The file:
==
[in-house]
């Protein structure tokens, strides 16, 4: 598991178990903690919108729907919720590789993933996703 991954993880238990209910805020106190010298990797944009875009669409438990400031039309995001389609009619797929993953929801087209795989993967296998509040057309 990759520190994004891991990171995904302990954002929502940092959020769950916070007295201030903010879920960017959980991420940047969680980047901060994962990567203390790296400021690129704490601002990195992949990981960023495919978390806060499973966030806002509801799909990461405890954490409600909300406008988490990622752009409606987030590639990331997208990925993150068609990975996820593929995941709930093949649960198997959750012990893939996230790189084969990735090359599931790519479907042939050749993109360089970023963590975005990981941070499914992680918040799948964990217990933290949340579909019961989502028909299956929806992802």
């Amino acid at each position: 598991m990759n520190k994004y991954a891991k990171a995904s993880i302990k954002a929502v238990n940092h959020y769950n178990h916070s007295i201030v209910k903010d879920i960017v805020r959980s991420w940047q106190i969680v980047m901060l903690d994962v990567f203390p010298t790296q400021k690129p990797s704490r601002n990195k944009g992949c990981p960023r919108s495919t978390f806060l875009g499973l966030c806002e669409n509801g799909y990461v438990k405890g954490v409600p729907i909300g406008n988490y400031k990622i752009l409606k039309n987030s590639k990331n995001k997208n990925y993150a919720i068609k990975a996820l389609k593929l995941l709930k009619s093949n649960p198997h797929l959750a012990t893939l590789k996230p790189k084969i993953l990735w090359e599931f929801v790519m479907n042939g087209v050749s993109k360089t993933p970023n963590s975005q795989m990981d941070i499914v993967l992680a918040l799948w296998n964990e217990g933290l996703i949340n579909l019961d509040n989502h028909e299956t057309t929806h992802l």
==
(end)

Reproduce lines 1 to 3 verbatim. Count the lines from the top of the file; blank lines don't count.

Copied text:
[in-house]
């Protein structure tokens, strides 16, 4: 598991178990903690919108729907919720590789993933996703 991954993880238990209910805020106190010298990797944009875009669409438990400031039309995001389609009619797929993953929801087209795989993967296998509040057309 990759520190994004891991990171995904302990954002929502940092959020769950916070007295201030903010879920960017959980991420940047969680980047901060994962990567203390790296400021690129704490601002990195992949990981960023495919978390806060499973966030806002509801799909990461405890954490409600909300406008988490990622752009409606987030590639990331997208990925993150068609990975996820593929995941709930093949649960198997959750012990893939996230790189084969990735090359599931790519479907042939050749993109360089970023963590975005990981941070499914992680918040799948964990217990933290949340579909019961989502028909299956929806992802």
């Amino acid at each position: 598991m990759n520190k994004y991954a891991k990171a995904s993880i302990k954002a929502v238990n940092h959020y769950n178990h916070s007295i201030v209910k903010d879920i960017v805020r959980s991420w940047q106190i969680v980047m901060l903690d994962v990567f203390p010298t790296q400021k690129p990797s704490r601002n990195k944009g992949c990981p960023r919108s495919t978390f806060l875009g499973l966030c806002e669409n509801g799909y990461v438990k405890g954490v409600p729907i909300g406008n988490y400031k990622i752009l409606k039309n987030s590639k990331n995001k997208n990925y993150a919720i068609k990975a996820l389609k593929l995941l709930k009619s093949n649960p198997h797929l959750a012990t893939l590789k996230p790189k084969i993953l990735w090359e599931f929801v790519m479907n042939g087209v050749s993109k360089t993933p970023n963590s975005q795989m990981d941070i499914v993967l992680a918040l799948w296998n964990e217990g933290l996703i949340n579909l019961d509040n989502h028909e299956t057309t929806h992802l």